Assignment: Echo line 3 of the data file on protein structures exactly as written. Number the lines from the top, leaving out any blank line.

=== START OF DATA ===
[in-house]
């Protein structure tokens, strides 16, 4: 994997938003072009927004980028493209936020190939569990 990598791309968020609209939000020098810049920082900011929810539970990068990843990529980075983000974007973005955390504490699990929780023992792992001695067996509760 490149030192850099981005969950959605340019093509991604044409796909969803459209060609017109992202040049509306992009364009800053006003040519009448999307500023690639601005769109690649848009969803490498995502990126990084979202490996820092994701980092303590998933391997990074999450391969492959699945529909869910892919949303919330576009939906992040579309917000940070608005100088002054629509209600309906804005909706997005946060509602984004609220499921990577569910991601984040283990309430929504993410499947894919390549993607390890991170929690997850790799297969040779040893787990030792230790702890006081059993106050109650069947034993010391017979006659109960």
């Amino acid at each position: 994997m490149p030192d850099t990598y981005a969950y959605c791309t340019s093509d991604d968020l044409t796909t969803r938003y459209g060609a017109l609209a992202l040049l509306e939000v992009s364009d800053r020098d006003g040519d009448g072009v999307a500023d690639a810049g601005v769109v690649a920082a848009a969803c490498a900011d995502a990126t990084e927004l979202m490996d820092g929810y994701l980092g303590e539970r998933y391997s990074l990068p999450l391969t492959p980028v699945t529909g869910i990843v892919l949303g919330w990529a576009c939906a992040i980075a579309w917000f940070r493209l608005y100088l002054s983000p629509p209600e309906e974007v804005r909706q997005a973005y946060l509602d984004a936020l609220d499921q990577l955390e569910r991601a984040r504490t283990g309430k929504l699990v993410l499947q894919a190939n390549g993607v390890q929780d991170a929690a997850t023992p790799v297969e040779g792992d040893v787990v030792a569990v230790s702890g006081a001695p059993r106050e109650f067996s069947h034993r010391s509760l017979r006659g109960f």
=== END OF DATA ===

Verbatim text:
């Amino acid at each position: 994997m490149p030192d850099t990598y981005a969950y959605c791309t340019s093509d991604d968020l044409t796909t969803r938003y459209g060609a017109l609209a992202l040049l509306e939000v992009s364009d800053r020098d006003g040519d009448g072009v999307a500023d690639a810049g601005v769109v690649a920082a848009a969803c490498a900011d995502a990126t990084e927004l979202m490996d820092g929810y994701l980092g303590e539970r998933y391997s990074l990068p999450l391969t492959p980028v699945t529909g869910i990843v892919l949303g919330w990529a576009c939906a992040i980075a579309w917000f940070r493209l608005y100088l002054s983000p629509p209600e309906e974007v804005r909706q997005a973005y946060l509602d984004a936020l609220d499921q990577l955390e569910r991601a984040r504490t283990g309430k929504l699990v993410l499947q894919a190939n390549g993607v390890q929780d991170a929690a997850t023992p790799v297969e040779g792992d040893v787990v030792a569990v230790s702890g006081a001695p059993r106050e109650f067996s069947h034993r010391s509760l017979r006659g109960f």